Definition and Tips to Add Negative Keywords Successfully in AdWords
Negative keywords are essential to any Google AdWords campaign. In the last couple of years, the knowledge of AdWords has increased significantly with many advertisers and the way that negative keywords are being used has increased substantially.
However, the fact is that creating a thorough negative keyword list still takes a lot of time, which in many cases is the main reason why negative keyword lists aren’t as effective as they could be.
negative keyword lists aren’t as effective as they could be.
Knowing how negative keywords work and affect your performance is key to taking full advantage of negative keywords and reduce the time spent on the task. In this post, I’ve listed all need to know information about negative keywords and more.
The Functionality of Negative Keywords in AdWords
A negative keyword is a word or phrase that allows you to filter out who your ads will be served to in the search results page. After you have decided that a term is irrelevant to your campaign, you can add that term as a negative keyword. Whenever someone searches on Google with that term included (depending on match types), Google will refrain from showing your ad.
For instance. If you add the negative keyword job, then your ads will not show up for the following searches
- Best plumber job in Pasadena
- Corporate lawyer jobs
In other words, negative keywords work as a strainer, preventing your ads from being shown when irrelevant search queries are conducted and in the end benefit your entire campaign performance by three factors:
1) Negative Keywords Lower your Overall Conversion Costs
Negative keywords help your ads show for searchers who are actively looking for your product. In effect, by only focusing on clicks/keywords that are most likely to convert, you will lower your overall cost-per-conversion.
2) Negative Keywords Increase your Clickthrough-Rates (CTR)
By managing a more focused campaign by utilizing negative keywords, you will not be accruing irrelevant impressions, which would never have resulted in a click in the first place.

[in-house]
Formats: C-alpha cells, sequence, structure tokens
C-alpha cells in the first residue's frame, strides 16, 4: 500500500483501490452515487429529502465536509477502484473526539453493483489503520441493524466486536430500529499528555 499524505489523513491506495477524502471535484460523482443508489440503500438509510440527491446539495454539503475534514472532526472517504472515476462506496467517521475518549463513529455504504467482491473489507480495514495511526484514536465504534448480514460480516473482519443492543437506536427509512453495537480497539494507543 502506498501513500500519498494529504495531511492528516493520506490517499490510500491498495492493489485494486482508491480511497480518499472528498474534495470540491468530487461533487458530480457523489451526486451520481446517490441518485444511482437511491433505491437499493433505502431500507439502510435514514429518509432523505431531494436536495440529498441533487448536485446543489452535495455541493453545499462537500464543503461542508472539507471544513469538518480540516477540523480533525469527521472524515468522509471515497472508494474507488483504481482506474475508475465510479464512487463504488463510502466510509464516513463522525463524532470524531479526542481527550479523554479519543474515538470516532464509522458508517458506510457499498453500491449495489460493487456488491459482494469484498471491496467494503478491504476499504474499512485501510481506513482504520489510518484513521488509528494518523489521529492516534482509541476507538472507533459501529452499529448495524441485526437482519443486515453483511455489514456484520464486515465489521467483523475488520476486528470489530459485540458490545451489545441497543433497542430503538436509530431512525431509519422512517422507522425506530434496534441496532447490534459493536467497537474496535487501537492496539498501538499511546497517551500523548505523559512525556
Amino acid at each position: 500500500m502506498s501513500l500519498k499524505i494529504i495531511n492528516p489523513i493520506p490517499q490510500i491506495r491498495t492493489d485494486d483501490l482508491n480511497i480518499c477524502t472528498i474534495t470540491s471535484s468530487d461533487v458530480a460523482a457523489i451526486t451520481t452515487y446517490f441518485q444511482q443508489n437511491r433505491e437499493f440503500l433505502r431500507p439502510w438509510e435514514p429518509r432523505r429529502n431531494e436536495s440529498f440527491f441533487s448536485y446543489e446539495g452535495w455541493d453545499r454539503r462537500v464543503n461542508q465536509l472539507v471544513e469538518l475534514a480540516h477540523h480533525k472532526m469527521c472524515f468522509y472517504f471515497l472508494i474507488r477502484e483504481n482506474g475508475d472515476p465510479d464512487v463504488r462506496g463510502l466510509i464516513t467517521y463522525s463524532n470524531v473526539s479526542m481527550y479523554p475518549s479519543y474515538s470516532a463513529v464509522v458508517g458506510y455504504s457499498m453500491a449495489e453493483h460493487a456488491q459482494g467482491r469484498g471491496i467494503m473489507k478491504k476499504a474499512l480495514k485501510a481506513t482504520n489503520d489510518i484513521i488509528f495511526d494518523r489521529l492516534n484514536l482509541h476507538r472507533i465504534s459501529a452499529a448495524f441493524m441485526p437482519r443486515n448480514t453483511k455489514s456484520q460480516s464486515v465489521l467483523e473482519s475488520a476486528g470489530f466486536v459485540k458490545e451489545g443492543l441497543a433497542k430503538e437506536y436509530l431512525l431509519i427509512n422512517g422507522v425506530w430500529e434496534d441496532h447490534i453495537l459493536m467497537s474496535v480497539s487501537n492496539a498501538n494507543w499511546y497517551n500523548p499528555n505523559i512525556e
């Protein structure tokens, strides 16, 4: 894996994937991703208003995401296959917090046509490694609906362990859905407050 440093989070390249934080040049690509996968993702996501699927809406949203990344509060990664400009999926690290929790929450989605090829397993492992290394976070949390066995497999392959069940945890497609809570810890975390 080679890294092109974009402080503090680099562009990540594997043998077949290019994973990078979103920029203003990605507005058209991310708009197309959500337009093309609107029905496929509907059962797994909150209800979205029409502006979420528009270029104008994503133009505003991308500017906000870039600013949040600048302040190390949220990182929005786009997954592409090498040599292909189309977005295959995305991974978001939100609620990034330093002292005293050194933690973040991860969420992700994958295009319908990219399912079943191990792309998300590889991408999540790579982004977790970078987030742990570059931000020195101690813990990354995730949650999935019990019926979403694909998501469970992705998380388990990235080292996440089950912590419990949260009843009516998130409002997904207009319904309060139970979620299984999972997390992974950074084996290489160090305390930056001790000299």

3) Negative Keywords Can Be A Factor In Increasing your Quality Score
As a consequence of a higher CTR, you will also enjoy the benefits of achieving higher Quality Scores, which in turn will lower the overall costs of your campaign through lower CPCs.
How to Build a Thorough Negative Keyword List
Now that you know what negative keywords are and how they work, the first thing you need to do is compile a good set of negative keywords.
Remember that a negative keyword allows you to filter who will see your ad and who won’t. If you have trouble researching negative keywords, my colleague Derek Hooker wrote an excellent article about the three main strategies that he uses to find negative keywords. Please give it a read!
After creating a list of negative terms, always take into consideration that your negative keywords will help you maintain relevance between what the searcher is looking for and your product. Before you decide on adding these excluded terms to your AdWords campaign, you need to find out exactly how irrelevant the search term is for your campaign.
This will help you in finding out what match type you should put your negative keyword in and ultimately be the deciding factor in how much work you have to do when creating your negative keyword list.
To determine what match type you will be using, you need to understand if you want to exclude a specific search term, or if you need to exclude any search term that contains your negative keyword.
How Negative Keywords Are Affected By Match Types
Negative Broad Match will filter out any search term that contains the word or words of your keyword anywhere within the search query. It doesn’t matter in what order they were entered.
Negative Phrase Match will filter out any search term where your keyword is contained within the term in the exact order you entered it.
Negative Exact Match will only filter search queries that match your negative keywords exactly. They have to be in the same order that you entered them and the search cannot contain any additional words.
Note: No match types exclude misspellings, singulars or plurals. The words for your negative keyword must be explicitly stated within the search query. The negative keyword “job” does not exclude a search for “jobs”.